Research from McMaster University has shown that metformin works with fat in the liver in order to exert its blood glucose-lowering effects. This is a result of lowering hepatic fat molecules, allowing insulin to work more efficiently to take up glucose from the bloodstream. This is especially important in patients with fatty liver, the result of both alcohol consumption and obesity. Since many patients have comorbid obesity and type 2 diabetes, it is important to recognize why metformin is so effective in this population.
When the body accumulates fat and we become obese, our insulin doesn’t work as well to constantly remove sugar from the blood and can’t stop sugar release from the liver. It was found that a single-point mutation in acetyl-CoA carboxylase (ACC) was shown to cause fatty liver in murine models. ACC, along with AMP-activated protein kinase which controls ACC, regulate fat cell proliferation and catabolism. Even in the absence of obesity, murine models demonstrated fatty liver development in the absence of other risk factors.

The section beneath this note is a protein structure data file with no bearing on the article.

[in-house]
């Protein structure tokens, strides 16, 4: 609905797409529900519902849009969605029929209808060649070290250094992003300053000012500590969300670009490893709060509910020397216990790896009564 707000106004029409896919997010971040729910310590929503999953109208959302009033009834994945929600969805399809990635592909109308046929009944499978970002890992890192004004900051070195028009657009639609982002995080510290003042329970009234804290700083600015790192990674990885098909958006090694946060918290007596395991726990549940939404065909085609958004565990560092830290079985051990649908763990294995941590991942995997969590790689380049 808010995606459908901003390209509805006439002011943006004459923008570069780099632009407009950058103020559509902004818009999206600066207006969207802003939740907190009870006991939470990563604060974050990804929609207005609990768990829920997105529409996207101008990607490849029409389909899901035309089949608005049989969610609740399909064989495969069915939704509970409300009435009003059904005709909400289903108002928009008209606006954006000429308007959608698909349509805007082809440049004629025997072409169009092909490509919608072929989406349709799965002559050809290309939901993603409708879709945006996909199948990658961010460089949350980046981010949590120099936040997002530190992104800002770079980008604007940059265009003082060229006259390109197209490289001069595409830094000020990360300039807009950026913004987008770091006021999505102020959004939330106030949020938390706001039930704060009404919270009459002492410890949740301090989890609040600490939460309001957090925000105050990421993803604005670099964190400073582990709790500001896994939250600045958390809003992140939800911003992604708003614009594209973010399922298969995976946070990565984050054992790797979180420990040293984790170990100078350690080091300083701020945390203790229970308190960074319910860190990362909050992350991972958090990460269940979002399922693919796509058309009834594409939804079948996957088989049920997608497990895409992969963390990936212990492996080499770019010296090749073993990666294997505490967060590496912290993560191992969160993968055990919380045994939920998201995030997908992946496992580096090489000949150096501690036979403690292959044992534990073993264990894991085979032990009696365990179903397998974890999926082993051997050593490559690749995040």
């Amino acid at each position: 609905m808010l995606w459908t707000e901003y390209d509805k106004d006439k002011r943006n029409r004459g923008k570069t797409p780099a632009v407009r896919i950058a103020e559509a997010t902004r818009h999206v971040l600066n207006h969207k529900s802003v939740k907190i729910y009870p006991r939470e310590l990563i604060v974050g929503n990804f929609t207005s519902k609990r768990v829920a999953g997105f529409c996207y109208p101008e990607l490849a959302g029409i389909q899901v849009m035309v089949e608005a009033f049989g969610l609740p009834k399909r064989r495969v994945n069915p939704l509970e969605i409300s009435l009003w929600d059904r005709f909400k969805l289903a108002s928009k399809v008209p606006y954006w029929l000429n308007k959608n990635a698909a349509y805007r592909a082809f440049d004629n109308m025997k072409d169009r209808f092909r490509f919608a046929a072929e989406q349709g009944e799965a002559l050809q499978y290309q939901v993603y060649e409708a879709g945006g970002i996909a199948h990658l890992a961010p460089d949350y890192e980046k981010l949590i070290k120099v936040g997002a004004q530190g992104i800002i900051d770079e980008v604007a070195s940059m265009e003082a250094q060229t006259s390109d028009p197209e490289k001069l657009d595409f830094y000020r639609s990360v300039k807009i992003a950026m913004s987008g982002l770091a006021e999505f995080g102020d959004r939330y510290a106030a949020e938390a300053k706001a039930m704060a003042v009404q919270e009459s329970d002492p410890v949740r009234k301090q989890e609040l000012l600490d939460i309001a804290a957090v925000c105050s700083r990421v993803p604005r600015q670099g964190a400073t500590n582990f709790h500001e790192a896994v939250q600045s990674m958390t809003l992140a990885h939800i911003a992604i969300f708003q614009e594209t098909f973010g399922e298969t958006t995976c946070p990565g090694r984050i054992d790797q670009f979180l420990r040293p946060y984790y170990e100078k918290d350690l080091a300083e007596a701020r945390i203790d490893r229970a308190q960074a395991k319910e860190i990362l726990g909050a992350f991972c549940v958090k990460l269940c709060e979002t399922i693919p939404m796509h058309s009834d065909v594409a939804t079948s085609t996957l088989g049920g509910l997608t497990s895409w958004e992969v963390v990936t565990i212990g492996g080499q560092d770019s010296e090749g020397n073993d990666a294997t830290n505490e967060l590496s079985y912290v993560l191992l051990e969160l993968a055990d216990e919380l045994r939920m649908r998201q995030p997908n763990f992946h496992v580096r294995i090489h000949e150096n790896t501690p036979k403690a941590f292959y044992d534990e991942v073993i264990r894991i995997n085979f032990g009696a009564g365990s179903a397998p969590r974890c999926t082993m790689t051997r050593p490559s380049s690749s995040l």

When obese mutant mice (ACC-mutated) were given metformin, they consistently failed to lower their blood glucose levels. This shows that metformin doesn’t work directly on the glucose metabolism itself, but rather the fat cells. This allows insulin to work better in the liver. The result of this research is that better personalization of mono- and combination therapies can be used in patients for whom first-line metformin isn’t very effective.
- Obesity is a common comorbid condition with diabetes and often leads to fatty liver.
- Metformin doesn’t work to reduce glucose metabolism but rather reduces fat in the liver to allow insulin to work better.
- Personalized combination therapies can be used for patients with diabetes and fatty liver that may have reduced effect from metformin.
Nature Medicine, November 2013